The Supremes, Stark Raving Naked
If there's been one overarching principle guiding Rehnquist Court jurisprudence it's the centuries-old legal adage: "Not in Front of the Children." Whatever ugliness has arisen over personal ideologies and politics, it's all been papered-over with the liberal use of the adverb "respectfully" to modify the word "dissent." This way the court can maintain the fiction that they all triangulate from a fixed star and that their differences are merely interpretational.
Not today. With confirmation that the nine justices' legal opinions firmly track each of their own perfectly punched ballots from last month, the curtain has been yanked aside. And we the children, sneaking downstairs on Christmas morning, discovered daddy—dressed as Santa—burning mom with a cigarette, underneath the mistletoe last night.
Will they get past this? Can we ever be a happy family again? Sure, and here's how: The chief justice should invite us all to join him, the other justices, and clerks at his annual "Christmas Recess" party, which takes place every year around this time. Yes, Virginia, over halfhearted protests from some of the justices and law clerks, the chief's "Christmas Recess" party happens each year. And even though other federal institutions have renamed their events "Holiday Party," at the chief's shindig, law clerks can get tiddly on eggnog and sing Christmas Recess carols, led by the chief justice—as selected from a hymnal distributed ... by the chief justice. I'm cautioned (by clerks without names) that few actual "Jesus songs" are sung, although "White Christmas" and other hymns-by-Jews survive the subintermediate scrutiny, as a Christmas tree presides over the great hall.
We should all be invited to this year's event. At the very least it should be audio-broadcast with sketch artist drawings. It might reassure us that all is forgiven as the justices exchange their Secret Santa gifts, proving that whatever little tiffs they've had over Bush v. Gore are behind them. Justices O'Connor and Rehnquist will probably be swapping gold watches; they can retire now, safe in the knowledge they'll be replaced by Mini-Mes of "strict constructionists" Scalia and Thomas. Like the original Clarence Thomas, they needn't ever speak. They need only shrug and nod. Ginsburg will get a travel mug from the Federalist Society for her newfound reverence for states' rights. And poor Justices Breyer, Stevens, and Souter can play "I Never" late into the night, trying to unearth a federal issue in the per curiam (unsigned) decision in Bush. Justices Kennedy and Scalia will get training stripes for their future chief justice robes.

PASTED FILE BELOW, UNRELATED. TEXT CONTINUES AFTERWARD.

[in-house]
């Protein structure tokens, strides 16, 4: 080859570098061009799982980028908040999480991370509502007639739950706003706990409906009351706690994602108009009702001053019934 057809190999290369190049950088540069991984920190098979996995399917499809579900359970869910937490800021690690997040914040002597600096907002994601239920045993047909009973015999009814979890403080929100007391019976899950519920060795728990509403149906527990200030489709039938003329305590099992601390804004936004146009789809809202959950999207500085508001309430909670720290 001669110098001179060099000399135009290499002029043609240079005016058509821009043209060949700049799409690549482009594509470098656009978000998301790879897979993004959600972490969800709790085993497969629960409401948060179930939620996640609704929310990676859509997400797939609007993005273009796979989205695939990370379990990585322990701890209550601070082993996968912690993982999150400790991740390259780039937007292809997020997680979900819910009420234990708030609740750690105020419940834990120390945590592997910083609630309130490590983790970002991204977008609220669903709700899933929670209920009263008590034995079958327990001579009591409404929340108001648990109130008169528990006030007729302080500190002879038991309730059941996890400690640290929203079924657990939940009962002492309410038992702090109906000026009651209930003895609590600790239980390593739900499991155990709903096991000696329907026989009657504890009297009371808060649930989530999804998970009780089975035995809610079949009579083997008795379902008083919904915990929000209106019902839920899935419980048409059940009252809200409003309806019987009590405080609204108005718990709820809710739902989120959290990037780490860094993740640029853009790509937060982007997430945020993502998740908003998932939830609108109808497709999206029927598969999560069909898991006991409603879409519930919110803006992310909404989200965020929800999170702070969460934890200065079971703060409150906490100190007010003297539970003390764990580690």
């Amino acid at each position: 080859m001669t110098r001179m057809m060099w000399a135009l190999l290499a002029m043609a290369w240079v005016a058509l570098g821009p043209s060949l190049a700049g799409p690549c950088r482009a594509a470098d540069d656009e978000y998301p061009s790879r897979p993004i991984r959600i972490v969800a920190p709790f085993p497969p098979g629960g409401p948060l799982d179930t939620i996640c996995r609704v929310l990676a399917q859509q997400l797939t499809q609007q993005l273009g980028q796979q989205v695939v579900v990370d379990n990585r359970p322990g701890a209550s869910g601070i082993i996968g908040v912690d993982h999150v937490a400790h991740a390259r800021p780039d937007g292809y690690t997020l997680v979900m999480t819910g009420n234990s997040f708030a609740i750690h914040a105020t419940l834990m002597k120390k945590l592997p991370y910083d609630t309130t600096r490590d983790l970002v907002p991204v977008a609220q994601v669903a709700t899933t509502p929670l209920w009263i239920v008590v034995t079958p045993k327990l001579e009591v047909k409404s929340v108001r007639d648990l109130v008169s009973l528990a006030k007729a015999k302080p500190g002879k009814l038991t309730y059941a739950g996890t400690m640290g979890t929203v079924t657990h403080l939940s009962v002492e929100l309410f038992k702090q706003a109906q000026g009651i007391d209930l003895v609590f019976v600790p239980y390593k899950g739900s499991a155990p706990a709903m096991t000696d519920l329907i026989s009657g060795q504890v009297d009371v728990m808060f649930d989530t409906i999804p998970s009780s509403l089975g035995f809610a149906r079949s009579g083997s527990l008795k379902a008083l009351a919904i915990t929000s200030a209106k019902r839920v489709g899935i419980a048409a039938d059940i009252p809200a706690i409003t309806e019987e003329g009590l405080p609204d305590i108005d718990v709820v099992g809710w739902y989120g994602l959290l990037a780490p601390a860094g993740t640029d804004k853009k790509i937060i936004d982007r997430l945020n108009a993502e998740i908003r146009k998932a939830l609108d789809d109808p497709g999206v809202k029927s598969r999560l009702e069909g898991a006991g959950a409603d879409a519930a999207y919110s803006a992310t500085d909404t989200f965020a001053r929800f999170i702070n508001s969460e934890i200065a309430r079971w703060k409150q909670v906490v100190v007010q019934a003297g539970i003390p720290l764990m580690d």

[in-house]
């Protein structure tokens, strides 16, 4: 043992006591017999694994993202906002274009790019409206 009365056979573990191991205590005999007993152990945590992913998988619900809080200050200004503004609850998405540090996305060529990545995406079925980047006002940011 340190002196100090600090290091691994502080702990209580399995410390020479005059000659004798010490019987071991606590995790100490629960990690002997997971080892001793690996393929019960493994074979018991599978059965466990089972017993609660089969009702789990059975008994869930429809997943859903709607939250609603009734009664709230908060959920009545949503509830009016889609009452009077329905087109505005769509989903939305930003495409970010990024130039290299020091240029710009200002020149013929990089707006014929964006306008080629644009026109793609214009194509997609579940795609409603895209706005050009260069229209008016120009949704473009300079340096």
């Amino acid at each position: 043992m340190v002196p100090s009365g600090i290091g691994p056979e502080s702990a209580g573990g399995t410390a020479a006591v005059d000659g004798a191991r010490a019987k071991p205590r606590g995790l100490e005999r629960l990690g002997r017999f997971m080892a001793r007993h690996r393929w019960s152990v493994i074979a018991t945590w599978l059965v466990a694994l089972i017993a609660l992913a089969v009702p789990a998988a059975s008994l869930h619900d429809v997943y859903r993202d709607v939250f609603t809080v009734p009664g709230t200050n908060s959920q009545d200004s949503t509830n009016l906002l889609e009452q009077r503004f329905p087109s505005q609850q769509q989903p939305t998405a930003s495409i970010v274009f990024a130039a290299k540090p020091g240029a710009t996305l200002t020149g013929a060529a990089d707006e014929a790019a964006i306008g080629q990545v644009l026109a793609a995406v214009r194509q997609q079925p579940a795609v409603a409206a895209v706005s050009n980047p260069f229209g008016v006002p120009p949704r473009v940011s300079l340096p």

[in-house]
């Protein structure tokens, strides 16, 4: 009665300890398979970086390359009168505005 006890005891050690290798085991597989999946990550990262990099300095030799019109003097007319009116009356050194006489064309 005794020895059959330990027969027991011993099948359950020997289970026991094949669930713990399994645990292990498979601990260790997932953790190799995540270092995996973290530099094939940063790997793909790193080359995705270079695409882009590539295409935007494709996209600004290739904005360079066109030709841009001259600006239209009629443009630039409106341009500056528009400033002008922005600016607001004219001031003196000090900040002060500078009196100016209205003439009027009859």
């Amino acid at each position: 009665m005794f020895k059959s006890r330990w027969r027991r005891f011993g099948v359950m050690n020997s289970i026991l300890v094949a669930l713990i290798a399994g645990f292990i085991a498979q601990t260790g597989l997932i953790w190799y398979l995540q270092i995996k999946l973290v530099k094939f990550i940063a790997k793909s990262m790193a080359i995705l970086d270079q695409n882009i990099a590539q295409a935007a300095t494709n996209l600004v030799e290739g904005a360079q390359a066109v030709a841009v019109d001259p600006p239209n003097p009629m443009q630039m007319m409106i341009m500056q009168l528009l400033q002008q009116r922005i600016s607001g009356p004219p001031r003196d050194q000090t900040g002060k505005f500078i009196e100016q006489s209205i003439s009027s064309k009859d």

In his dissent from the majority, Justice Breyer warns that the "appearance of a split decision runs the risk of undermining the public's confidence in the court itself." "That confidence is a public treasure," he continues. "It has been built slowly over many years, some of which were marked by a Civil War and the tragedy of segregation." All week long, pundits have speculated whether the court, in raiding and spending recklessly from its own cache of public trust and confidence, has done irrevocable damage to its own legitimacy. Conservative pundits, and five of the nine justices, believe that the court can withstand a momentary sag in public confidence. Liberals argue that, like Oz's curtain, the illusion of a court that exists above the partisan bickering, can never again be part of the public imagination.
History will probably favor the five in the majority. The court has proven itself to be partisan, political, and cynical before. We forgave them then and let ourselves believe that the next court would be dispassionate and fair. We'll just move the Rehnquist Court over to the space under "Warren" on the "activist judiciary" balance sheet. This decision did not reverse the Florida Supreme Court, it remanded to the Florida court with instructions to do that which is impossible—establish standards for a recount that cannot be done on time. That's not just intellectually dishonest. It's insulting. But we'll believe in the next court. And we'll wait to be fooled again.
Dahlia Lithwick writes about the courts and the law for Slate.